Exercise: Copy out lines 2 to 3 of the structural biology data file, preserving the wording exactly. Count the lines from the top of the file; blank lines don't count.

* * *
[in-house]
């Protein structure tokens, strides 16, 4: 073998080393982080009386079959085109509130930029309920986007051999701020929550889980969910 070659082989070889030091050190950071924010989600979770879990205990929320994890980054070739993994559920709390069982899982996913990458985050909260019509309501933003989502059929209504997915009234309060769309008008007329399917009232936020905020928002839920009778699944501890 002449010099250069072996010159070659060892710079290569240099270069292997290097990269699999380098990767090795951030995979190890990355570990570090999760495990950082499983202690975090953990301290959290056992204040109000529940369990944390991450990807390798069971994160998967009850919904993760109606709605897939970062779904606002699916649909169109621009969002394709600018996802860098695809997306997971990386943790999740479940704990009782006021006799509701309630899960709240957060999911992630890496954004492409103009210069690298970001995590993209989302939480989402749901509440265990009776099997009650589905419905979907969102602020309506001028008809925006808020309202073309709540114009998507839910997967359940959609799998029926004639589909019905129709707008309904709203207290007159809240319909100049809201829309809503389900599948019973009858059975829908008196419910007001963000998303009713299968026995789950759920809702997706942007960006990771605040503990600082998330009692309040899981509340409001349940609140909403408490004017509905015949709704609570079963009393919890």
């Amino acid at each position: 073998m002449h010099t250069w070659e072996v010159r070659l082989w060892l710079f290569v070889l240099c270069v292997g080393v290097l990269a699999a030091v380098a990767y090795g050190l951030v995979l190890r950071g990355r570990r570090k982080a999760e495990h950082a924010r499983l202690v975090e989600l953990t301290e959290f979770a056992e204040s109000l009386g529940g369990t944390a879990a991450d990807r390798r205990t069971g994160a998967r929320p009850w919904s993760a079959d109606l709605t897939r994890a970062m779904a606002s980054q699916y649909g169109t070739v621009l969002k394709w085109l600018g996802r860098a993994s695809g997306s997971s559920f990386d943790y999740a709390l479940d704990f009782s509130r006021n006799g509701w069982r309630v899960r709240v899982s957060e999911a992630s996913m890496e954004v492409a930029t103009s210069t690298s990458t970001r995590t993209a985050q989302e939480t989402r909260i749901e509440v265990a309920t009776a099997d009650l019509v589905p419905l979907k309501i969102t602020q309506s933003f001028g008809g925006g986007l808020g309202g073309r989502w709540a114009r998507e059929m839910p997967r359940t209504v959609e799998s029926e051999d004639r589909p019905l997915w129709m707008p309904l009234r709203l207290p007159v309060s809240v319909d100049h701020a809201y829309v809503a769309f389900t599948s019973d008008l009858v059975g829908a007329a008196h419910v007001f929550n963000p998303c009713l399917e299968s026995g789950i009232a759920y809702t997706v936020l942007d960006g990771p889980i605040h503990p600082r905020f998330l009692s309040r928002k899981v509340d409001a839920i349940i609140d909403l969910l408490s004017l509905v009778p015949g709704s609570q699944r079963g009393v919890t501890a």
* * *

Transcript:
């Protein structure tokens, strides 16, 4: 073998080393982080009386079959085109509130930029309920986007051999701020929550889980969910 070659082989070889030091050190950071924010989600979770879990205990929320994890980054070739993994559920709390069982899982996913990458985050909260019509309501933003989502059929209504997915009234309060769309008008007329399917009232936020905020928002839920009778699944501890 002449010099250069072996010159070659060892710079290569240099270069292997290097990269699999380098990767090795951030995979190890990355570990570090999760495990950082499983202690975090953990301290959290056992204040109000529940369990944390991450990807390798069971994160998967009850919904993760109606709605897939970062779904606002699916649909169109621009969002394709600018996802860098695809997306997971990386943790999740479940704990009782006021006799509701309630899960709240957060999911992630890496954004492409103009210069690298970001995590993209989302939480989402749901509440265990009776099997009650589905419905979907969102602020309506001028008809925006808020309202073309709540114009998507839910997967359940959609799998029926004639589909019905129709707008309904709203207290007159809240319909100049809201829309809503389900599948019973009858059975829908008196419910007001963000998303009713299968026995789950759920809702997706942007960006990771605040503990600082998330009692309040899981509340409001349940609140909403408490004017509905015949709704609570079963009393919890």
């Amino acid at each position: 073998m002449h010099t250069w070659e072996v010159r070659l082989w060892l710079f290569v070889l240099c270069v292997g080393v290097l990269a699999a030091v380098a990767y090795g050190l951030v995979l190890r950071g990355r570990r570090k982080a999760e495990h950082a924010r499983l202690v975090e989600l953990t301290e959290f979770a056992e204040s109000l009386g529940g369990t944390a879990a991450d990807r390798r205990t069971g994160a998967r929320p009850w919904s993760a079959d109606l709605t897939r994890a970062m779904a606002s980054q699916y649909g169109t070739v621009l969002k394709w085109l600018g996802r860098a993994s695809g997306s997971s559920f990386d943790y999740a709390l479940d704990f009782s509130r006021n006799g509701w069982r309630v899960r709240v899982s957060e999911a992630s996913m890496e954004v492409a930029t103009s210069t690298s990458t970001r995590t993209a985050q989302e939480t989402r909260i749901e509440v265990a309920t009776a099997d009650l019509v589905p419905l979907k309501i969102t602020q309506s933003f001028g008809g925006g986007l808020g309202g073309r989502w709540a114009r998507e059929m839910p997967r359940t209504v959609e799998s029926e051999d004639r589909p019905l997915w129709m707008p309904l009234r709203l207290p007159v309060s809240v319909d100049h701020a809201y829309v809503a769309f389900t599948s019973d008008l009858v059975g829908a007329a008196h419910v007001f929550n963000p998303c009713l399917e299968s026995g789950i009232a759920y809702t997706v936020l942007d960006g990771p889980i605040h503990p600082r905020f998330l009692s309040r928002k899981v509340d409001a839920i349940i609140d909403l969910l408490s004017l509905v009778p015949g709704s609570q699944r079963g009393v919890t501890a």